7:45 a.m. ET, November 18, 2023
Starship’s Launchpad: A Bizarre and Unique Sight
SpaceX’s launchpad at Starbase, located at the southernmost tip of Texas by the Gulf of Mexico, boasts some truly unique features.
One of the most eye-catching features is the large metal arms that appear to embrace the rocket. This unconventional structure, aptly named “Mechazilla” by SpaceX CEO Elon Musk, serves a unique purpose.
SpaceX envisions these arms catching the Starship spacecraft mid-air as it returns from a trip to space, a daring maneuver that has never been attempted before.
While unconventional, this approach shares similarities with SpaceX’s previous successful rocket landings, particularly the Falcon 9’s historic soft touchdown in April 2016.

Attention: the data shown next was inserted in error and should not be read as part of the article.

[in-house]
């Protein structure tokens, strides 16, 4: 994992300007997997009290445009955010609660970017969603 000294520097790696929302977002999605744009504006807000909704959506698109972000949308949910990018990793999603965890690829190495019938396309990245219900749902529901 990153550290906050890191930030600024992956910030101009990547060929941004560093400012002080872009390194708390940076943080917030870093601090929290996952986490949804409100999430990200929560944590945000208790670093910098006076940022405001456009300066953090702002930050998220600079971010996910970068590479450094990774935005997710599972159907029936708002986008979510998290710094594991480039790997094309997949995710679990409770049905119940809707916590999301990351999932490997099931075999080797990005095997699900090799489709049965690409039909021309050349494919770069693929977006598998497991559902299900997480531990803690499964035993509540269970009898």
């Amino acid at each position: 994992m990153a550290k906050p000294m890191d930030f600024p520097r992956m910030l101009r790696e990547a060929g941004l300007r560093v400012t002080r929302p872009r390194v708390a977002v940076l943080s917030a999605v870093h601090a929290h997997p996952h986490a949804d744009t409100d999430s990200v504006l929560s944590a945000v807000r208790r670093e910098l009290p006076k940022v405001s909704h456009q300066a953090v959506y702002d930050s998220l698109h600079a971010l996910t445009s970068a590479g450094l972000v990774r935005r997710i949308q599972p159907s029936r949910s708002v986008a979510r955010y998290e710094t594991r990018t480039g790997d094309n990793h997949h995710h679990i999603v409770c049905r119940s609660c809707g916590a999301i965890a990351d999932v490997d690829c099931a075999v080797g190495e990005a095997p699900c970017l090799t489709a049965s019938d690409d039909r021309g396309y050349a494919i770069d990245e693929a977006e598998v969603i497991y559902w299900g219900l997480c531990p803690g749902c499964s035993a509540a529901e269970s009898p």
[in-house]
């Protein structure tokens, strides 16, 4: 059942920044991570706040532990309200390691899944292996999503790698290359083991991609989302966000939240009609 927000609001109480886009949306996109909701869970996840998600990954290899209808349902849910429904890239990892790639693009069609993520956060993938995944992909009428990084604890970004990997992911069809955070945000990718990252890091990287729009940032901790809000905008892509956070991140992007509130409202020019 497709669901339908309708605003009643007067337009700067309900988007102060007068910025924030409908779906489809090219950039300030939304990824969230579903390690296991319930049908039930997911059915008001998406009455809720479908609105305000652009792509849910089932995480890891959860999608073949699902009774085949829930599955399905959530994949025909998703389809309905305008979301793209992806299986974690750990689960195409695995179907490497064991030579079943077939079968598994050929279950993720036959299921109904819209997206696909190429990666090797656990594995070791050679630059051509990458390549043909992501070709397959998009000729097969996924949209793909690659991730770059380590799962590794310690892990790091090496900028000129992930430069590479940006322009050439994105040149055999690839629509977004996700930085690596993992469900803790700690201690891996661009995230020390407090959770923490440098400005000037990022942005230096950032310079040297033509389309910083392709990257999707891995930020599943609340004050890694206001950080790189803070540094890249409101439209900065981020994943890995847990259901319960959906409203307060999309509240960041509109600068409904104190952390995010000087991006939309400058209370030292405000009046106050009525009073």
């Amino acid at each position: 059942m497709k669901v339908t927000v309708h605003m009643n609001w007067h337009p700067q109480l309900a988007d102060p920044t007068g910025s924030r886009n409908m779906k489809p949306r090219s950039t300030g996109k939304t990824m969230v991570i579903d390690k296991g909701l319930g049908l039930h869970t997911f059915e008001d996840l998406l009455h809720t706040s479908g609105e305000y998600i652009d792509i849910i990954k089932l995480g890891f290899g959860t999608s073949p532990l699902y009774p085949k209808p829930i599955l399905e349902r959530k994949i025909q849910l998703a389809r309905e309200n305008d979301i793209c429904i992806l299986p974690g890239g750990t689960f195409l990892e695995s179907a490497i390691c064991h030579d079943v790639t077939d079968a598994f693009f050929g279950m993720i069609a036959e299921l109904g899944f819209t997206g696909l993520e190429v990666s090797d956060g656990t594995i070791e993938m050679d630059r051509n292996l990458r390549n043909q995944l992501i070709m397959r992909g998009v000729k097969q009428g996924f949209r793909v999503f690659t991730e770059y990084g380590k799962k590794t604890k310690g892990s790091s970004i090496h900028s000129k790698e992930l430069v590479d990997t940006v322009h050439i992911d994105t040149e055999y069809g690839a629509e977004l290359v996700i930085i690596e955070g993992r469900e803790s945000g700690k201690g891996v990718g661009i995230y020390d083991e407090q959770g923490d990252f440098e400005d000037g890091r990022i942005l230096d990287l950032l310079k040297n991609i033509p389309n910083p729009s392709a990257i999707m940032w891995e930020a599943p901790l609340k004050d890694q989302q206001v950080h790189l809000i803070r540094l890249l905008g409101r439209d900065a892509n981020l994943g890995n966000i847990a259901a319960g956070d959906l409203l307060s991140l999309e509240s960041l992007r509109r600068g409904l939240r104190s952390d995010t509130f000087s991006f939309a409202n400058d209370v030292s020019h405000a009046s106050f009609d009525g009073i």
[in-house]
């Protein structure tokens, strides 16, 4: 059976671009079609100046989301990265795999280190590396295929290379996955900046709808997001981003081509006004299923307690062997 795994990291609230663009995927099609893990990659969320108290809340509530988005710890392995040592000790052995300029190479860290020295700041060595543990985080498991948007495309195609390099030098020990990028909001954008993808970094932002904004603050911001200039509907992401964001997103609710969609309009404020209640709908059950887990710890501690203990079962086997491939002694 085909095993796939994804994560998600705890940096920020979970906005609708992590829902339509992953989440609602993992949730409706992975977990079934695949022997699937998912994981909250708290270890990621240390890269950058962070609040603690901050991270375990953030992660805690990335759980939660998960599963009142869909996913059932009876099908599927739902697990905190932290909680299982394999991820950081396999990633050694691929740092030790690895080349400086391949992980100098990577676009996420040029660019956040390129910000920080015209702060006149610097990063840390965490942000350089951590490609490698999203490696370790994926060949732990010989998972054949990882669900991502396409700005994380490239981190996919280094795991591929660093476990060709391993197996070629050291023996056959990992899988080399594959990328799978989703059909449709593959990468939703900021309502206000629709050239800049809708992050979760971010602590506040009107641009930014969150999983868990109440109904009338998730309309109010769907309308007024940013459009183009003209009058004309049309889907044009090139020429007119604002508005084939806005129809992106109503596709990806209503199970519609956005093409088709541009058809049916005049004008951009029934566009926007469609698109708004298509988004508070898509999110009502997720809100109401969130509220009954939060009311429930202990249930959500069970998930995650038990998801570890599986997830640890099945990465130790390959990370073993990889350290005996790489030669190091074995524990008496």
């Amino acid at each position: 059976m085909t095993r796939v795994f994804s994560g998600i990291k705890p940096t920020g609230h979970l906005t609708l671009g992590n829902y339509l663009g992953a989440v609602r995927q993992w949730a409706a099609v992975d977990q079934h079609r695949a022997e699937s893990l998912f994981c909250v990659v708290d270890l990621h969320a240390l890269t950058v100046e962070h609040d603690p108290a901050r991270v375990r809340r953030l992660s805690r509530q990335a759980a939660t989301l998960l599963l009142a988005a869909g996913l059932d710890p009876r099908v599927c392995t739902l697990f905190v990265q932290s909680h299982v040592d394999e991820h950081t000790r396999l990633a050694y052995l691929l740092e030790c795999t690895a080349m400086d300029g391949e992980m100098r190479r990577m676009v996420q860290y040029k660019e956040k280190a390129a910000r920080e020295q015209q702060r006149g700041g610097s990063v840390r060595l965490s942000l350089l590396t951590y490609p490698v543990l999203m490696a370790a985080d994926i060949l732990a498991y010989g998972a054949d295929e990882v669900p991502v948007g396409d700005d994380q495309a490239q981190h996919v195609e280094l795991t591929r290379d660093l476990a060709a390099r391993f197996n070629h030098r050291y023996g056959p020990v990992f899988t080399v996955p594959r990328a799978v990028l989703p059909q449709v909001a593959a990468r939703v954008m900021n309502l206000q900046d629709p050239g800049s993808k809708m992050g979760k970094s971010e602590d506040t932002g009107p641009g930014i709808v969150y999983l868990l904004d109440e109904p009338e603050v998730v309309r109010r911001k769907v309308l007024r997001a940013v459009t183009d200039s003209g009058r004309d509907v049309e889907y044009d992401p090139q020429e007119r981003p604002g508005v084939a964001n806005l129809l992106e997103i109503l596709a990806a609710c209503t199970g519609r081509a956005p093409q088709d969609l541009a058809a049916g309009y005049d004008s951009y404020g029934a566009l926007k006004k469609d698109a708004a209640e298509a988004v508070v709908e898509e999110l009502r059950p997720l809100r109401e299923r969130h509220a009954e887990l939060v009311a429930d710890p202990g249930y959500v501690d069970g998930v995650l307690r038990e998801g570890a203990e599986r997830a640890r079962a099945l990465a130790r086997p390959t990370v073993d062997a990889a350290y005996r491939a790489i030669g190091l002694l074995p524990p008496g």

Unlike its predecessors, SpaceX plans for the Starship booster to fly directly into Mechazilla’s metal arms, eschewing traditional landing legs.
While today’s test won’t involve landing the Starship or Super Heavy, SpaceX aims to reinstate Super Heavy’s engines and potentially test a landing maneuver before it heads into the ocean.
This crucial test is expected to occur approximately six minutes and 30 seconds into the flight.
Later in the mission, the Starship spacecraft may execute a similar maneuver, utilizing a belly flop maneuver for landing over an hour into its flight.